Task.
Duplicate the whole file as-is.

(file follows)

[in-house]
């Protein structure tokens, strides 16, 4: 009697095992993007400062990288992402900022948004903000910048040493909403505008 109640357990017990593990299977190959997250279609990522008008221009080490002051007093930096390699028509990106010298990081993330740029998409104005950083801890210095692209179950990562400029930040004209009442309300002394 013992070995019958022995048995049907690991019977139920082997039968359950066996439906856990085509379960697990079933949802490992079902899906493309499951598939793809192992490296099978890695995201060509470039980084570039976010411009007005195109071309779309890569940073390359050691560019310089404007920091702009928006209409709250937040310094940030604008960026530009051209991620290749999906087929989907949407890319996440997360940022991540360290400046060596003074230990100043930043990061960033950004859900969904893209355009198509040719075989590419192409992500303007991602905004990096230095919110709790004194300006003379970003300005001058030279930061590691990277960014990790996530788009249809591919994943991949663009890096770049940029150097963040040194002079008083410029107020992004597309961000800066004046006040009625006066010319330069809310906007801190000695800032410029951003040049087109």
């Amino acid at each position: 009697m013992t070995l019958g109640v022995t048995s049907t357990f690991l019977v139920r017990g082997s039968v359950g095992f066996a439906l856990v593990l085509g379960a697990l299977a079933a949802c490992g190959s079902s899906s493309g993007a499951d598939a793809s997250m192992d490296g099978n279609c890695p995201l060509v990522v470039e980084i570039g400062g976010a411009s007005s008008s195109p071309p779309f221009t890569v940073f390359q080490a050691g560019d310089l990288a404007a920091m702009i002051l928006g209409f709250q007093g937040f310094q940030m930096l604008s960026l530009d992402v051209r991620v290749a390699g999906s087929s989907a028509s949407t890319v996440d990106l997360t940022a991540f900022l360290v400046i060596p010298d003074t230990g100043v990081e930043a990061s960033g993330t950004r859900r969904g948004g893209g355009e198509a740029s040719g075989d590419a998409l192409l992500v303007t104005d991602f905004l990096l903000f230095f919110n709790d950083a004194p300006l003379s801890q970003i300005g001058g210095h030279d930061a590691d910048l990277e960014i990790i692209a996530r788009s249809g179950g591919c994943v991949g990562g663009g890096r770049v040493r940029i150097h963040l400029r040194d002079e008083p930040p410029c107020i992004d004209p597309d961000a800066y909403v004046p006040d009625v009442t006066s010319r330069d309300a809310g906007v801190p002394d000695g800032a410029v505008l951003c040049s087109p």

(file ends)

[in-house]
């Protein structure tokens, strides 16, 4: 009697095992993007400062990288992402900022948004903000910048040493909403505008 109640357990017990593990299977190959997250279609990522008008221009080490002051007093930096390699028509990106010298990081993330740029998409104005950083801890210095692209179950990562400029930040004209009442309300002394 013992070995019958022995048995049907690991019977139920082997039968359950066996439906856990085509379960697990079933949802490992079902899906493309499951598939793809192992490296099978890695995201060509470039980084570039976010411009007005195109071309779309890569940073390359050691560019310089404007920091702009928006209409709250937040310094940030604008960026530009051209991620290749999906087929989907949407890319996440997360940022991540360290400046060596003074230990100043930043990061960033950004859900969904893209355009198509040719075989590419192409992500303007991602905004990096230095919110709790004194300006003379970003300005001058030279930061590691990277960014990790996530788009249809591919994943991949663009890096770049940029150097963040040194002079008083410029107020992004597309961000800066004046006040009625006066010319330069809310906007801190000695800032410029951003040049087109």
């Amino acid at each position: 009697m013992t070995l019958g109640v022995t048995s049907t357990f690991l019977v139920r017990g082997s039968v359950g095992f066996a439906l856990v593990l085509g379960a697990l299977a079933a949802c490992g190959s079902s899906s493309g993007a499951d598939a793809s997250m192992d490296g099978n279609c890695p995201l060509v990522v470039e980084i570039g400062g976010a411009s007005s008008s195109p071309p779309f221009t890569v940073f390359q080490a050691g560019d310089l990288a404007a920091m702009i002051l928006g209409f709250q007093g937040f310094q940030m930096l604008s960026l530009d992402v051209r991620v290749a390699g999906s087929s989907a028509s949407t890319v996440d990106l997360t940022a991540f900022l360290v400046i060596p010298d003074t230990g100043v990081e930043a990061s960033g993330t950004r859900r969904g948004g893209g355009e198509a740029s040719g075989d590419a998409l192409l992500v303007t104005d991602f905004l990096l903000f230095f919110n709790d950083a004194p300006l003379s801890q970003i300005g001058g210095h030279d930061a590691d910048l990277e960014i990790i692209a996530r788009s249809g179950g591919c994943v991949g990562g663009g890096r770049v040493r940029i150097h963040l400029r040194d002079e008083p930040p410029c107020i992004d004209p597309d961000a800066y909403v004046p006040d009625v009442t006066s010319r330069d309300a809310g906007v801190p002394d000695g800032a410029v505008l951003c040049s087109p």